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DRUNKEN COUNTRY: One of the aesthetic pleasures of getting a new CD or record is tearing that pesky shrinkwrap off the package, finally and absolutely gaining access to the fleshy content, gazing at its inherent flawlessness--no visible scratches yet (give it a few weeks of heavy rotation), just pure musical surface. Virgin vinyl--or plastic--if you will.

The Hillwilliams' self-titled debut EP is the first package I've ever opened in which the CD had remnants of random mysterious contraband already attached to the playing side of the disc.

My best guess is that it's a combo platter of cigarette ash, dried stale beer, a drop or two of lighter fluid, a smidge of sodium pentothal, and a gob of jizz (though I won't know for sure for six to eight weeks, until the lab tests come back). Still, my CD drive persevered, allowed me to listen, even though it was far more sober than me at the time.

How could a mere CD convey the drunken ebullience of a typical Hillwilliams show, anyway? The whole endeavor seems sorta futile.

The best part of the performances is, after all, the songs (sure the drunken heckling/call-and-response between band and audience is a fine, fine time, especially when you're drunk)--y'know, the original ones, which range from a drunken Willie & Waylon cover to a drunken Fourkiller Flats number. Oh yeah, I was talking about the originals, wasn't I?

Well, that could be anything from a lost Beggars Banquet-era Stones tune--performed sloppy drunk, natch, but self-penned--to a drunk band's attempt at a spaghetti Western soundtrack set to lyrics, which are nearly always in the black. Par example: "When I was an orphan, they called me Billy/Billy the Orphan was my name -- I fell off a five-day wagon/to a six day bender-- When I was one year old, I started walkin'/When I was two I learned to run/When I was three, I found corn liquor/Four years later I had a gun." From there, "Billy Orphan" gets really serious.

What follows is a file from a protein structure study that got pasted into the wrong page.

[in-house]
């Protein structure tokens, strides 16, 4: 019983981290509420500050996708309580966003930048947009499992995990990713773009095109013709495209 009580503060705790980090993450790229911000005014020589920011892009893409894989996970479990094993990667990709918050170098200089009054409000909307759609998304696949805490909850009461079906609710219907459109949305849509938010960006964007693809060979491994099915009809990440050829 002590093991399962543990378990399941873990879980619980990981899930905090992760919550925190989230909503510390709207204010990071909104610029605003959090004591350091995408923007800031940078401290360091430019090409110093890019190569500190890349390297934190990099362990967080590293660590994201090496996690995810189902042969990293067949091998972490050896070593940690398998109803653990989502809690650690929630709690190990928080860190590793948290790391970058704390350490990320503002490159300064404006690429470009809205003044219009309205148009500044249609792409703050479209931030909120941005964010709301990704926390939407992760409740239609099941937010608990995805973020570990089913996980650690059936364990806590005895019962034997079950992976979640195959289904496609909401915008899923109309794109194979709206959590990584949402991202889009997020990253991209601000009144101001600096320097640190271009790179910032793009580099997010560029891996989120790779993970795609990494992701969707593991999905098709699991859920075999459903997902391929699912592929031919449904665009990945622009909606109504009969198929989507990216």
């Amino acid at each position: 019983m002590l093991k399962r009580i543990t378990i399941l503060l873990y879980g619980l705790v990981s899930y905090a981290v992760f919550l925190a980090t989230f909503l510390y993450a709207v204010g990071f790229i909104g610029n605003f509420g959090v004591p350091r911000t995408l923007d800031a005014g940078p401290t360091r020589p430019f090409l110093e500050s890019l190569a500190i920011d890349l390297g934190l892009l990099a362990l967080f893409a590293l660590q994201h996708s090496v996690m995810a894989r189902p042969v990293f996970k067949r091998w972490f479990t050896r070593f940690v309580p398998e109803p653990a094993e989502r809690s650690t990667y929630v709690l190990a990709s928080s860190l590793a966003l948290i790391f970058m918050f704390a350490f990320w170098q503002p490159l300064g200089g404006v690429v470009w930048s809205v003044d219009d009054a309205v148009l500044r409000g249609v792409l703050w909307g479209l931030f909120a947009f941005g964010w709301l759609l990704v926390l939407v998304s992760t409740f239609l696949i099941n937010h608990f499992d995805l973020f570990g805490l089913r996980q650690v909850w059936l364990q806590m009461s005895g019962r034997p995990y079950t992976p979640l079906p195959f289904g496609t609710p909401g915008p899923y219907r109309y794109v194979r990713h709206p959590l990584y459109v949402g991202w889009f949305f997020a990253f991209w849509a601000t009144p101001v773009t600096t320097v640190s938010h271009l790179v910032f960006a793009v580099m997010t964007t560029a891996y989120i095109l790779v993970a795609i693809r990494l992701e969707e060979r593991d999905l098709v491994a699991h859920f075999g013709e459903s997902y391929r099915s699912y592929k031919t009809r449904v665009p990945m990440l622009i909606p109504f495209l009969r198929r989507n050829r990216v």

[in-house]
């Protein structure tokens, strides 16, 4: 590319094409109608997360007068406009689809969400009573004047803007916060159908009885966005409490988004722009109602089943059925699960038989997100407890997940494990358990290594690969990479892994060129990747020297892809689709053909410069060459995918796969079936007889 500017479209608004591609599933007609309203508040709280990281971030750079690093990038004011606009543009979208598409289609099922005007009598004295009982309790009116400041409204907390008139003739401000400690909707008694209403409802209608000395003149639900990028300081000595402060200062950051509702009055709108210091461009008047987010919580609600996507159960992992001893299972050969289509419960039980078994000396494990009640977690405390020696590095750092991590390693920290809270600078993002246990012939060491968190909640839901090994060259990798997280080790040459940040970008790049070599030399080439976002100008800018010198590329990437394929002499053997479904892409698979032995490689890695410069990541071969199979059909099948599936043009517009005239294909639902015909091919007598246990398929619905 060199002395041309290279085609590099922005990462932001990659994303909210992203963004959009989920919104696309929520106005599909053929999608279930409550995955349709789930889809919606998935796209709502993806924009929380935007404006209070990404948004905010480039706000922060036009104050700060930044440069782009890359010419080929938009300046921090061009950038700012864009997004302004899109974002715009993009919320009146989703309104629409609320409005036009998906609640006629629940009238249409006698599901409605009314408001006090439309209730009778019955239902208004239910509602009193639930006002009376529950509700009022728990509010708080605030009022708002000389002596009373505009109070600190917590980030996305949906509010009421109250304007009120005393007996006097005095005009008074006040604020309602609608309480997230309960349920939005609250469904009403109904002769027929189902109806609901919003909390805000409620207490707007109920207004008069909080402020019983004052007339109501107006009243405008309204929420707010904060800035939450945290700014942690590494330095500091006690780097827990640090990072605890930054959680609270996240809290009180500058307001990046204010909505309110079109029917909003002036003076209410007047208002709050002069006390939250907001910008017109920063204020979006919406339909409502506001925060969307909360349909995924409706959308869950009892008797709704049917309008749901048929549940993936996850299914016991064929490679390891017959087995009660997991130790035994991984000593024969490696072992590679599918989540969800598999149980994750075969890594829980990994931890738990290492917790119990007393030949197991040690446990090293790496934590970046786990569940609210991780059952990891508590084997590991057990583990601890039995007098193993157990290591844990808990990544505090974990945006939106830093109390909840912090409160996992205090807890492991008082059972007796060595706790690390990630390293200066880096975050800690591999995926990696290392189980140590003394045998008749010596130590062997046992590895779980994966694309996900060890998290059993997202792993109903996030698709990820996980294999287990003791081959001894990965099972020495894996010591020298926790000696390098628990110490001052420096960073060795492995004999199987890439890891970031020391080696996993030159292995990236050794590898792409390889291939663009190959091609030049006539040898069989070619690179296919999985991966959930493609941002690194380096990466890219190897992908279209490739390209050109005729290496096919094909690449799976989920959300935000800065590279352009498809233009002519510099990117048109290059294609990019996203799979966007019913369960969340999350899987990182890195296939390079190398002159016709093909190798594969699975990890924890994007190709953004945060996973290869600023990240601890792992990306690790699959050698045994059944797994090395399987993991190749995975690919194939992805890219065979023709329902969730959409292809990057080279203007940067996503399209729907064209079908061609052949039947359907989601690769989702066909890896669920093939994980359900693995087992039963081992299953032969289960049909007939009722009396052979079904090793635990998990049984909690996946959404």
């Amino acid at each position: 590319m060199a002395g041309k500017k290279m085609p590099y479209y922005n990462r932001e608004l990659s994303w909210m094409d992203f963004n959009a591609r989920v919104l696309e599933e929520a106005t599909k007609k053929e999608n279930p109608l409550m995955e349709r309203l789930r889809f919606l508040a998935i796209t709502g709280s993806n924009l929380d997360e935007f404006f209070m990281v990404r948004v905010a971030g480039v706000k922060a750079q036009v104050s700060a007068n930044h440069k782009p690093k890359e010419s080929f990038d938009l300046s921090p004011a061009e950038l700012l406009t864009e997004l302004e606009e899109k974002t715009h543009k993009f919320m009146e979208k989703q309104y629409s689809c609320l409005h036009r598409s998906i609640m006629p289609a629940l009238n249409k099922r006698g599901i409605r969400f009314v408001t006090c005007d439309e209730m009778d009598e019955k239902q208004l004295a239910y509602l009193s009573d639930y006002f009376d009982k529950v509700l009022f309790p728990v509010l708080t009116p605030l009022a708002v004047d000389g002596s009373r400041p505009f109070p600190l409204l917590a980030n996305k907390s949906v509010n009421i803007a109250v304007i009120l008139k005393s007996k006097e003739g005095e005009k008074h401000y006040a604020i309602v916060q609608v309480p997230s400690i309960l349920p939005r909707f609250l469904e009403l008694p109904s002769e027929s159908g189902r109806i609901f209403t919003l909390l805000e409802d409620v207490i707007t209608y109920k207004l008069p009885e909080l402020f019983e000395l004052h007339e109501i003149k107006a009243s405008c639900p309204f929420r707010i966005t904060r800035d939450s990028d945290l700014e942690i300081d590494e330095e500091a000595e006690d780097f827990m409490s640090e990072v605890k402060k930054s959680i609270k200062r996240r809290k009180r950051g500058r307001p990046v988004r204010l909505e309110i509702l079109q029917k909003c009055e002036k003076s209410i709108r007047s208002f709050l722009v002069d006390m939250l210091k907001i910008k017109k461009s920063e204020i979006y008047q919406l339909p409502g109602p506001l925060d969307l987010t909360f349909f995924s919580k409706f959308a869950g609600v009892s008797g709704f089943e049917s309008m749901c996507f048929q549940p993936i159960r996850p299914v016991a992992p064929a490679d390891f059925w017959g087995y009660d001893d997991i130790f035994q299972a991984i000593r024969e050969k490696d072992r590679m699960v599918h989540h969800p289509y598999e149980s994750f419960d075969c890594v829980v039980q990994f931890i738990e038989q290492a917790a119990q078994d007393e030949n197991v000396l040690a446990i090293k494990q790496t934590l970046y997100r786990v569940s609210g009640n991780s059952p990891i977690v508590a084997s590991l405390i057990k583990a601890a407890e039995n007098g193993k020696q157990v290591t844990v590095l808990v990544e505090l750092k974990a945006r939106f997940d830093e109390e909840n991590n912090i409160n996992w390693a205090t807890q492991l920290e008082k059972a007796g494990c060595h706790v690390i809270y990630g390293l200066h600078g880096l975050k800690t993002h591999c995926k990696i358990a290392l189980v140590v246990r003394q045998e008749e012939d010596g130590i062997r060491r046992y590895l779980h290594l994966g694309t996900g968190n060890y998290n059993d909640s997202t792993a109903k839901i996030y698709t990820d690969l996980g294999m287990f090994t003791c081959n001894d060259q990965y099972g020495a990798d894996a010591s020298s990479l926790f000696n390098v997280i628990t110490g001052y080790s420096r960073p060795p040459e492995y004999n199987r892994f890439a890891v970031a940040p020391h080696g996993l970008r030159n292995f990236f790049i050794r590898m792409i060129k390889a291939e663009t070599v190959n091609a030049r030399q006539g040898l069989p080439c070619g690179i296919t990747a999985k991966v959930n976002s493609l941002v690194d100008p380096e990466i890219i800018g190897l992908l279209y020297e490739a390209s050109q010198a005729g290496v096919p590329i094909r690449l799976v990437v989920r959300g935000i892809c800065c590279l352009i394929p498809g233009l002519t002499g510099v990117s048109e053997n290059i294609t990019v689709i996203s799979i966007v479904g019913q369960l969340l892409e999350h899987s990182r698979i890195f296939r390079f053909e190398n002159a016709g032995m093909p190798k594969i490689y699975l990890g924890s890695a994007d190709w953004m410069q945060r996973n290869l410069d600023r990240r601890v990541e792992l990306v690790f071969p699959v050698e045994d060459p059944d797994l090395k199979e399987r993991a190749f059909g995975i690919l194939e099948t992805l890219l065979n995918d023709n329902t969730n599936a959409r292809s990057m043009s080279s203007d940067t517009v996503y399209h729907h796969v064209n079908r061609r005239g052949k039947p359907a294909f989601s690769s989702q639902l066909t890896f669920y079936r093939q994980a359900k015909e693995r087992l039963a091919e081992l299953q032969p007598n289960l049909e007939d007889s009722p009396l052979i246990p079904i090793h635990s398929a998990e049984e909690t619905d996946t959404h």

I'd love to print the rest of the words, but they get rather grisly, perhaps a bit too grisly for a "family paper," even though this isn't one. Suffice that someone gets her neck broken, is dumped in a river, and will be sent "home when she's small enough to fit in a box." Drunk.

Drummer Jimmy Tortuga plays a kit comprised of a tom, a cymbal and a kick drum, placed beside him instead of on the ground like "normal" drummers--in other words, not a kick drum at all. He plays banjo every once in a while, too. Like, when he's really drunk.

Nikki Ridgeway plays bass, sings and drinks. When he's not on the wagon, that is. Whatever you do, don't ask him about his butterfly collection.

Trust me: If you don't heed my advice, you're beggin' for a slide show.

Three Chord Monty plays guitar--please, please don't ask him to attempt to play a lead--and sings. In his spare time, he's a debilitated alcoholic who loves roasting "whatever I done kill't" over a fire of glossy fashion magazines.

The best thing about this stuff is that anyone with a smart brain and a rudimentary knowledge of their instrument, plus two of his friends and a space to "jam," could easily do this. In other words it's self-destructive, but not so dangerous, smart people getting really drunk and playing stripped-down country-rock tunes, as much for their own enjoyment as yours, maybe more so. Did I mention Yee-frickin'-haw? 'Cause I meant to.

Oh, by the way, the CD's pretty good, too. "Swingin' Over Hell on a Rotten Rope" offers up a Chicago blues stomp, as much as The Band ever attempted, anyway. The aforementioned and excellent "Ballad of Billy Orphan" is on there, but so is a fair-to-middlin' cover of Bill Withers' "Ain't No Sunshine," a song so time-tested that no one could screw it up.

I recommend instead that you go see 'em play live this weekend. And be sure to heckle 'em. They love abuse they do.

The Hillwilliams perform around 9 p.m. on Saturday, August 31, at Che's Lounge, 350 N. Fourth Ave. For you, my friend, admission is free. Questions? Call 623-2088. Drunk.